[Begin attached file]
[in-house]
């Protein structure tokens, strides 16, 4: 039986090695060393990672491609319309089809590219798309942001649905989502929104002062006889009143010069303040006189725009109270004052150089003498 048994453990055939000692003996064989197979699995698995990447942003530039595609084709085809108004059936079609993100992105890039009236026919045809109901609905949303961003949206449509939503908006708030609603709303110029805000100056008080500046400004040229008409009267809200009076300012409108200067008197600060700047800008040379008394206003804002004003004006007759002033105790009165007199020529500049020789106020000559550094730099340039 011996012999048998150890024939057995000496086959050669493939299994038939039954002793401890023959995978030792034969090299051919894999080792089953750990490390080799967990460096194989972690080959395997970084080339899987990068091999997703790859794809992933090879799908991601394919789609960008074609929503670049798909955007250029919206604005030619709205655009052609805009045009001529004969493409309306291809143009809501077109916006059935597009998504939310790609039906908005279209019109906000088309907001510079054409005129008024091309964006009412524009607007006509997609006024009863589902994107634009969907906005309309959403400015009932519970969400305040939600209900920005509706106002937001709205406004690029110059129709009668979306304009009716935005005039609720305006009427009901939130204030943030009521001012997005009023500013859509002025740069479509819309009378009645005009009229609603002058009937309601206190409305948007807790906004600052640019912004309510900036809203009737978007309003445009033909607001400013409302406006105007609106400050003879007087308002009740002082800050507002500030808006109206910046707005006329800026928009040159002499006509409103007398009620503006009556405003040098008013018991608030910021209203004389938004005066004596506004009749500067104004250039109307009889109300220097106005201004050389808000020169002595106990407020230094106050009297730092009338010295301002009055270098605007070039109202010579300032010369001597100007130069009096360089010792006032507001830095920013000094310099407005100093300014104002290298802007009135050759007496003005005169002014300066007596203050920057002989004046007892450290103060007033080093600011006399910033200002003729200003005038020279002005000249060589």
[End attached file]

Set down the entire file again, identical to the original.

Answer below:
[in-house]
């Protein structure tokens, strides 16, 4: 039986090695060393990672491609319309089809590219798309942001649905989502929104002062006889009143010069303040006189725009109270004052150089003498 048994453990055939000692003996064989197979699995698995990447942003530039595609084709085809108004059936079609993100992105890039009236026919045809109901609905949303961003949206449509939503908006708030609603709303110029805000100056008080500046400004040229008409009267809200009076300012409108200067008197600060700047800008040379008394206003804002004003004006007759002033105790009165007199020529500049020789106020000559550094730099340039 011996012999048998150890024939057995000496086959050669493939299994038939039954002793401890023959995978030792034969090299051919894999080792089953750990490390080799967990460096194989972690080959395997970084080339899987990068091999997703790859794809992933090879799908991601394919789609960008074609929503670049798909955007250029919206604005030619709205655009052609805009045009001529004969493409309306291809143009809501077109916006059935597009998504939310790609039906908005279209019109906000088309907001510079054409005129008024091309964006009412524009607007006509997609006024009863589902994107634009969907906005309309959403400015009932519970969400305040939600209900920005509706106002937001709205406004690029110059129709009668979306304009009716935005005039609720305006009427009901939130204030943030009521001012997005009023500013859509002025740069479509819309009378009645005009009229609603002058009937309601206190409305948007807790906004600052640019912004309510900036809203009737978007309003445009033909607001400013409302406006105007609106400050003879007087308002009740002082800050507002500030808006109206910046707005006329800026928009040159002499006509409103007398009620503006009556405003040098008013018991608030910021209203004389938004005066004596506004009749500067104004250039109307009889109300220097106005201004050389808000020169002595106990407020230094106050009297730092009338010295301002009055270098605007070039109202010579300032010369001597100007130069009096360089010792006032507001830095920013000094310099407005100093300014104002290298802007009135050759007496003005005169002014300066007596203050920057002989004046007892450290103060007033080093600011006399910033200002003729200003005038020279002005000249060589």